impatience. Select two episodes and discuss them in regards to this
Continually throughout Emma the reader feels a mixture of sympathy and
impatience for its main character Emma Woodhouse. The novel
illustrates her vast change in maturity, which occurs in one year. Due
to Emma's personality and disposition she will always get herself into
difficult circumstances, but it is the way she reacts to the
circumstances that broadens and matures her character. The first
episode takes place when she is in the throws of naivety, and the
other is when Emma has begun to mature and grow.
One of the classic episodes in Emma when the reader feels impatience
and sympathy for Emma Woodhouse, is when she gets herself involved in
matchmaking Harriet Smith and Mr. Elton. Throughout this episode the
reader becomes so frustrated with Emma for not noticing certain signs
that seem to be so obvious to the reader and Emma's friend Mr.
Knightley. Emma tricks the idea of matchmaking two people so different
from one another out of her active imagination. When Emma takes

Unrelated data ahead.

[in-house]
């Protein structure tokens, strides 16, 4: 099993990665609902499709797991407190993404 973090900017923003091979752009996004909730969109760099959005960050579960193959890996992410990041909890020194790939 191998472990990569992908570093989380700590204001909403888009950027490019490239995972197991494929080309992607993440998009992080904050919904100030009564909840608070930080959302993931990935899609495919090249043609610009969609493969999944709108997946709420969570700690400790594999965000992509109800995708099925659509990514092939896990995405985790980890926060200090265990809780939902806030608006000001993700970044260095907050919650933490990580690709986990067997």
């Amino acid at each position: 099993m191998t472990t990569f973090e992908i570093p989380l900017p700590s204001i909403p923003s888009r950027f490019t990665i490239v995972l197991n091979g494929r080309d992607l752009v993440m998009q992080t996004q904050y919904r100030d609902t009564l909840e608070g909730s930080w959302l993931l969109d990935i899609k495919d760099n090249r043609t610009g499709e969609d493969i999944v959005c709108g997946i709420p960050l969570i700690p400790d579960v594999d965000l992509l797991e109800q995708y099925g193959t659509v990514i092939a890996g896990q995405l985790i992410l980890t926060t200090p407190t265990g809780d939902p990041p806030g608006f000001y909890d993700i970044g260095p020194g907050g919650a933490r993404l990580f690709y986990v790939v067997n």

Harriet Smith under her wing she has an almost selfish motive, as she
needs a companion now that her governess has been married. Although
Harriet is the 'natural daughter of somebody,' Emma feels that she can
use Harriet as her project.
Emma implores Harriet to disregard her romance with Mr. Martin and
tells her that Robert Martin is below her and that she must
disassociate herself from any connection that would lower her status
further and feels that 'if she were not taken care of, she might be
required to sink herself for ever.' When Harriet actually gets
proposed to by Mr. Martin, Em...
... middle of paper ...
...rivileged view of observer to all that is going
on; we are able to see the mistakes she makes, able to laugh at her
mischievous plots, while she is unaware of her mistakes. As the novel
progresses, however, the reader comes to take her seriously, because
of the nature of the issues addressed in the novel, and while at times
we may be 'put off' by her snobberies and claims to importance, Jane
Austen has written in such way that the reader feels sympathy for her.
Emma is a character that is not so good as to be uninteresting, nor so
cruel as to forgo sympathy. By presenting things from Emma's point of
view for the most part of the novel, the reader is able to gain an
insight into her inner thoughts and unexpressed feelings. It is
therefore easy for the reader to relate to Emma because although she
seems to have it all, she is a real person who is growing up.
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